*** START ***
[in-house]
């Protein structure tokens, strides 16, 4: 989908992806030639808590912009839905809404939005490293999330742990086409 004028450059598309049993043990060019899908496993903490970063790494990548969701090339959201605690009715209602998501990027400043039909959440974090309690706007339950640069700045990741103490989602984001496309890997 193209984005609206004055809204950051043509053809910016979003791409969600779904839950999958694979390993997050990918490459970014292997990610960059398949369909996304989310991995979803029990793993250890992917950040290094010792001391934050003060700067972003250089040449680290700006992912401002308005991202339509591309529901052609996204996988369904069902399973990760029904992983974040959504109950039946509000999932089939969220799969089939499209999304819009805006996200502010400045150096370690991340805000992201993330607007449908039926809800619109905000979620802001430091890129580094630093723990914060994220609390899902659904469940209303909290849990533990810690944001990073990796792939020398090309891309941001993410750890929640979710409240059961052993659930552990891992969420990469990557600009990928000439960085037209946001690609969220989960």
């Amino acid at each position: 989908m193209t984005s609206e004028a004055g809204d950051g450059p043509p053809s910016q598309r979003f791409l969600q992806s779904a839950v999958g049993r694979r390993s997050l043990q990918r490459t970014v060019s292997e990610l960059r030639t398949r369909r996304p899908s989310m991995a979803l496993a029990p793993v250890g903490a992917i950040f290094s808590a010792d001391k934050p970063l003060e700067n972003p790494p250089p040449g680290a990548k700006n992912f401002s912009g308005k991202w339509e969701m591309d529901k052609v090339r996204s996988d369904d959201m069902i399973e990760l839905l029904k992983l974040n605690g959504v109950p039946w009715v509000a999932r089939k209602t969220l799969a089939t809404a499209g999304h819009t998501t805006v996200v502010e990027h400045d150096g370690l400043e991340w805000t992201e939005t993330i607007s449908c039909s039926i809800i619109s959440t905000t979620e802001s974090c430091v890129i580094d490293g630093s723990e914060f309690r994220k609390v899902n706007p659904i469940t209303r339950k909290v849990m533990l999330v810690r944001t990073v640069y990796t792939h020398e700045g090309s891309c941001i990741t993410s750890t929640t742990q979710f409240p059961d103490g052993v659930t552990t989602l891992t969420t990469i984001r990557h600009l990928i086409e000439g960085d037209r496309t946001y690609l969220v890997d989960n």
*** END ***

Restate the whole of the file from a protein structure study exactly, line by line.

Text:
[in-house]
């Protein structure tokens, strides 16, 4: 989908992806030639808590912009839905809404939005490293999330742990086409 004028450059598309049993043990060019899908496993903490970063790494990548969701090339959201605690009715209602998501990027400043039909959440974090309690706007339950640069700045990741103490989602984001496309890997 193209984005609206004055809204950051043509053809910016979003791409969600779904839950999958694979390993997050990918490459970014292997990610960059398949369909996304989310991995979803029990793993250890992917950040290094010792001391934050003060700067972003250089040449680290700006992912401002308005991202339509591309529901052609996204996988369904069902399973990760029904992983974040959504109950039946509000999932089939969220799969089939499209999304819009805006996200502010400045150096370690991340805000992201993330607007449908039926809800619109905000979620802001430091890129580094630093723990914060994220609390899902659904469940209303909290849990533990810690944001990073990796792939020398090309891309941001993410750890929640979710409240059961052993659930552990891992969420990469990557600009990928000439960085037209946001690609969220989960």
């Amino acid at each position: 989908m193209t984005s609206e004028a004055g809204d950051g450059p043509p053809s910016q598309r979003f791409l969600q992806s779904a839950v999958g049993r694979r390993s997050l043990q990918r490459t970014v060019s292997e990610l960059r030639t398949r369909r996304p899908s989310m991995a979803l496993a029990p793993v250890g903490a992917i950040f290094s808590a010792d001391k934050p970063l003060e700067n972003p790494p250089p040449g680290a990548k700006n992912f401002s912009g308005k991202w339509e969701m591309d529901k052609v090339r996204s996988d369904d959201m069902i399973e990760l839905l029904k992983l974040n605690g959504v109950p039946w009715v509000a999932r089939k209602t969220l799969a089939t809404a499209g999304h819009t998501t805006v996200v502010e990027h400045d150096g370690l400043e991340w805000t992201e939005t993330i607007s449908c039909s039926i809800i619109s959440t905000t979620e802001s974090c430091v890129i580094d490293g630093s723990e914060f309690r994220k609390v899902n706007p659904i469940t209303r339950k909290v849990m533990l999330v810690r944001t990073v640069y990796t792939h020398e700045g090309s891309c941001i990741t993410s750890t929640t742990q979710f409240p059961d103490g052993v659930t552990t989602l891992t969420t990469i984001r990557h600009l990928i086409e000439g960085d037209r496309t946001y690609l969220v890997d989960n």